Tuesday, 12 January 2016
Eye Movement Desensitization and Reprocessing
Eye movement desensitization and reprocessing (EMDR) is a fairly new, nontraditional type of psychotherapy. It's growing in popularity, particularly for treating post-traumatic stress disorder. PTSD often occurs after experiences such as military combat, physical assault, rape, or car accidents. Although research continues, EMDR remains controversial among some health care professionals.
At first glance, EMDR appears to approach psychological issues in an unusual way. It does not rely on talk therapy or medications. Instead, EMDR uses a patient's own rapid, rhythmic eye movements. These eye movements dampen the power of emotionally charged memories of past traumatic events.
An EMDR therapy session can last up to 90 minutes. Your therapist will move his or her fingers back and forth in front of your face and ask you to follow these hand motions with your eyes. At the same time, the EMDR therapist will have you recall a disturbing event. This will include the emotions and body sensations that go along with it. Gradually, the therapist will guide you to shift your thoughts to more pleasant ones. Some therapists use alternatives to finger movements, such as hand or toe tapping or musical tones.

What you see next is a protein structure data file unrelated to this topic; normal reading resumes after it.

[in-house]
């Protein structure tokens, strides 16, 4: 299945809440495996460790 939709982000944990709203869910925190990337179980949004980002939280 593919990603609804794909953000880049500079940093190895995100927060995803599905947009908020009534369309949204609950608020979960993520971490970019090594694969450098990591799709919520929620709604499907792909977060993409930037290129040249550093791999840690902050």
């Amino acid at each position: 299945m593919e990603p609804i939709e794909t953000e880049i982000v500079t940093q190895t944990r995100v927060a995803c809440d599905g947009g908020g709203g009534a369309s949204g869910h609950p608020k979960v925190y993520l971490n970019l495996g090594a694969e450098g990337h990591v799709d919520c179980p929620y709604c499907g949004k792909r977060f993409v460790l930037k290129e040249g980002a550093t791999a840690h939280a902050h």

People who use the technique argue that EMDR can weaken the effect of negative emotions. Before and after each EMDR therapy, your therapist will ask you to rate your level of distress. The hope is that your disturbing memories will become less disabling. Although most research into EMDR has examined its use in people with PTSD, EMDR is sometimes used experimentally to treat many other psychological problems. More than 20,000 practitioners have been trained to use EMDR since psychologist Francine Shapiro developed the technique in 1989. While walking through the woods one day, Shapiro happened to notice that her own negative emotions lessened as her eyes darted from side to side. Then, she found the same positive effect in patients.
Critics note that most EMDR studies have involved only small numbers of participants. Other researchers, though, have shown the treatment's effectiveness in published reports that consolidated data from several studies. Most people feel panic over something at least once in their lives. But when it happens frequently and with extreme intensity it may indicate a serious problem that needs attention. Panic Disorder, or panic attacks, often begins in the teenage years or in early adulthood.
A key characteristic of Panic Disorder is that it usually comes without warning and without any apparent cause. The unpredictable nature of panic attacks adds to the distress of having to deal with this disorder. After a period of time of having attacks, the sufferer so dreads a repeat of this very unpleasant experience, that they often develop a fear of having another attack in addition to the initial disorder.
If attacks persist, it can become so distressful to the person that he or she may not want to leave their house. This is a primary cause of Agoraphobia, the extreme fear of going outside of one's "safety zone", usually their home. For reasons not yet known, women are twice as likely as men to suffer from panic attacks. For more information visit the site http://selfbetter.com/ .